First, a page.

Filed under: Ohio | Tags: biblewalk, mansfield, matsos, reformatory, richland carrousel park
Where else can you ride a merry-go-round, go to jail, and then repent for your sins? Nothing embodies a day of good vs. evil like the town of Mansfield.
The lower part of Mansfield is full of empty warehouses and factories, and on a Sunday, it looks like a ghost town. But sit on a bench in the main square and enjoy the discordant circus tunes cranking out of the Richland Carrousel Park. The 52 figurines were hand-carved locally at Carrousel Works and features the kinds of animals one would only ride in fairy tales – an ostrich, a giraffe, and my favorite – a horse with a mermaid’s tail.
Our main goal for Mansfield was to tour the notorious Mansfield Reformatory. Once a Civil War army post, the fortress-like structure is most famous for being the movie set for Shawshank Redemption, as well as the video sets for Godsmack, Lil Wayne and Marilyn Manson. Our star-struck tour guide gave us a sanitized, Hollywood version of prison history, and we left there learning very little about the people who once inhabited those cell blocks.
Our group was too large, and any time we stopped to take photos, two crabby volunteers who clearly found it annoying that we were taking pictures of peeling paint and broken toilets, told us to keep moving. But the light piercing through the cracked windows was so amazing, that enduring the kindergarten treatment was worth it.
Up the road from the prison is Biblewalk, Ohio’s ‘only wax museum’ as if every state has a hundred of them. The five of us were psyched to see how kitschy this place would be, but as soon as we walked into the lobby and heard the tinny church music piping through the museum gift shop, a sudden skepticism washed over us. Despite our fears, we paid our $5 and followed a man over to the building next door to see the “Blood of the Christian Martyrs” tour.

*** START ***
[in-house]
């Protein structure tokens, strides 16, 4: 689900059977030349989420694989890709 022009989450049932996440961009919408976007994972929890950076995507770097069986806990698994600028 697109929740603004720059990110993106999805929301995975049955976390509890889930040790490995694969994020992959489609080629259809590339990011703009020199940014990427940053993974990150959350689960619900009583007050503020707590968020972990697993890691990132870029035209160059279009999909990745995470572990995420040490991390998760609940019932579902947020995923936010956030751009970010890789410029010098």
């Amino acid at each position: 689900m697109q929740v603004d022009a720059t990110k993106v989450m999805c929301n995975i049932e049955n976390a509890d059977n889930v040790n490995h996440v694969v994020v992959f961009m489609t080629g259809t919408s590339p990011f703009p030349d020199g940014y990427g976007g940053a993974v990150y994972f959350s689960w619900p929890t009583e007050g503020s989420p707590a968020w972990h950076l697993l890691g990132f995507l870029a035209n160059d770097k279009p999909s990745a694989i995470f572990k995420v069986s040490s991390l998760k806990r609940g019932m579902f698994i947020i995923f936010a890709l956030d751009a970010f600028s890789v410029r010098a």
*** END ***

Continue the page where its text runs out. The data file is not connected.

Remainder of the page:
The man led us into a pitch dark room. He flicked on the lights and explained the only rule – no cameras (of course) — then pressed a button on a wall and left. There were 13 dioramas, each narrated by a disembodied voice coming somewhere out of the wall. I thought about taking pictures anyhow, but something stopped me. I felt as if something were watching me and it sure wasn’t Him.
By this time we were worn-out from listening about Godsmack videos and Christian martyr deaths. And hungry. We drove around for over an hour, trying to find a place that was open on a Sunday during Memorial Day weekend.
Dan found a beer pub in Wooster via the GPS that sounded fine, but it ended up closed. We walked towards the town center and I spotted a pizza joint. “We’re eating there, ” I said, tired of driving around. “It could be the most hideous meal ever or it could be the most awesome food we’ve eaten on this trip.”
Matsos is awesome. It’s like walking into your grandmother’s dining room, dark wood and photographs and long tables of families sharing plates. The menu is an extensive mix of Greek and pizza specialties. Jeff and I shared a mozzarella and egg pizza, and Bill ordered the famous spaghetti pizza.
It is what it sounds like – pizza with spaghetti baked right on it. Mr. Matsos explained to our table that when his son was younger, he was sick one day and wanted something special to eat. So Mr. Matsos made him a pizza with hot dogs, a pizza with cheese and the now-famous spaghetti pie. “I called different cities all over the world,” he said. “No one serves spaghetti pizza anywhere but here.”
We finished our meal with bowls of Neapolitan ice cream, courtesy of Mr. Matsos, who also sent us on our drive home with free coffee and iced tea. I left that place sated and happy, wishing it were closer to Pittsburgh.
“It’s because of your pretty camera,” Beth said. “He thinks we’re from the media.”
Of course. The camera. Travelers finding pieces of home away from home.
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